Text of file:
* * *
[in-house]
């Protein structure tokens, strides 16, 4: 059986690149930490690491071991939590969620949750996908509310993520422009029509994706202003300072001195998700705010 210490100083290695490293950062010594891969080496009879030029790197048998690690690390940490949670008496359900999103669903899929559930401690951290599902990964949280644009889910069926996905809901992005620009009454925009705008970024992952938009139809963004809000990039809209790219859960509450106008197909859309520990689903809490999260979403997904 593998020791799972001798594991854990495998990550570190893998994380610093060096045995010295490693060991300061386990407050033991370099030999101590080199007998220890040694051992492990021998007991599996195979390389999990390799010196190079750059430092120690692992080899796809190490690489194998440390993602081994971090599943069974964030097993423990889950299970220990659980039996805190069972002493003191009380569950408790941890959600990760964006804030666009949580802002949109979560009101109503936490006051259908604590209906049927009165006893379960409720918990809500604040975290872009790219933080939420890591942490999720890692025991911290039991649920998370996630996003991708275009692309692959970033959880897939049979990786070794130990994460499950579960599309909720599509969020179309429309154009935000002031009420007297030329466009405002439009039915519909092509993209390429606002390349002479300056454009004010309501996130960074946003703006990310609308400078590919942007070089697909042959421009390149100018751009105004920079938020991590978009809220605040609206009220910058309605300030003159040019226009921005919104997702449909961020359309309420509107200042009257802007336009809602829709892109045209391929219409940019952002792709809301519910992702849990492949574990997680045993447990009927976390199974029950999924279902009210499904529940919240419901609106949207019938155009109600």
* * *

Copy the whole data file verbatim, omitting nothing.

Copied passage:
[in-house]
């Protein structure tokens, strides 16, 4: 059986690149930490690491071991939590969620949750996908509310993520422009029509994706202003300072001195998700705010 210490100083290695490293950062010594891969080496009879030029790197048998690690690390940490949670008496359900999103669903899929559930401690951290599902990964949280644009889910069926996905809901992005620009009454925009705008970024992952938009139809963004809000990039809209790219859960509450106008197909859309520990689903809490999260979403997904 593998020791799972001798594991854990495998990550570190893998994380610093060096045995010295490693060991300061386990407050033991370099030999101590080199007998220890040694051992492990021998007991599996195979390389999990390799010196190079750059430092120690692992080899796809190490690489194998440390993602081994971090599943069974964030097993423990889950299970220990659980039996805190069972002493003191009380569950408790941890959600990760964006804030666009949580802002949109979560009101109503936490006051259908604590209906049927009165006893379960409720918990809500604040975290872009790219933080939420890591942490999720890692025991911290039991649920998370996630996003991708275009692309692959970033959880897939049979990786070794130990994460499950579960599309909720599509969020179309429309154009935000002031009420007297030329466009405002439009039915519909092509993209390429606002390349002479300056454009004010309501996130960074946003703006990310609308400078590919942007070089697909042959421009390149100018751009105004920079938020991590978009809220605040609206009220910058309605300030003159040019226009921005919104997702449909961020359309309420509107200042009257802007336009809602829709892109045209391929219409940019952002792709809301519910992702849990492949574990997680045993447990009927976390199974029950999924279902009210499904529940919240419901609106949207019938155009109600």